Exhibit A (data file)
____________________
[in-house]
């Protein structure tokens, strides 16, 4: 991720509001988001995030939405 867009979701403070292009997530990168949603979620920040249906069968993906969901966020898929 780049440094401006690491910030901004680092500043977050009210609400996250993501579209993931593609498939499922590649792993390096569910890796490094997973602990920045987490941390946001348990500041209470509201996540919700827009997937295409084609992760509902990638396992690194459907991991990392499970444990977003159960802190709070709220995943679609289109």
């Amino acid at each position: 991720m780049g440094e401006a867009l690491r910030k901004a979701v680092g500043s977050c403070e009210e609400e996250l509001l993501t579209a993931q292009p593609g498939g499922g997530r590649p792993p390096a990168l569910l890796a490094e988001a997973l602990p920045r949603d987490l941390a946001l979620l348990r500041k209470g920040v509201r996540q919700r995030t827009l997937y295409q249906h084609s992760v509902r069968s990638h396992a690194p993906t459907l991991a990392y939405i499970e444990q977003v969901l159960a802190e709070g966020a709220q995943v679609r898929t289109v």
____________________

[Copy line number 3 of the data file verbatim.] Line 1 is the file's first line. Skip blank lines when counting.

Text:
């Amino acid at each position: 991720m780049g440094e401006a867009l690491r910030k901004a979701v680092g500043s977050c403070e009210e609400e996250l509001l993501t579209a993931q292009p593609g498939g499922g997530r590649p792993p390096a990168l569910l890796a490094e988001a997973l602990p920045r949603d987490l941390a946001l979620l348990r500041k209470g920040v509201r996540q919700r995030t827009l997937y295409q249906h084609s992760v509902r069968s990638h396992a690194p993906t459907l991991a990392y939405i499970e444990q977003v969901l159960a802190e709070g966020a709220q995943v679609r898929t289109v």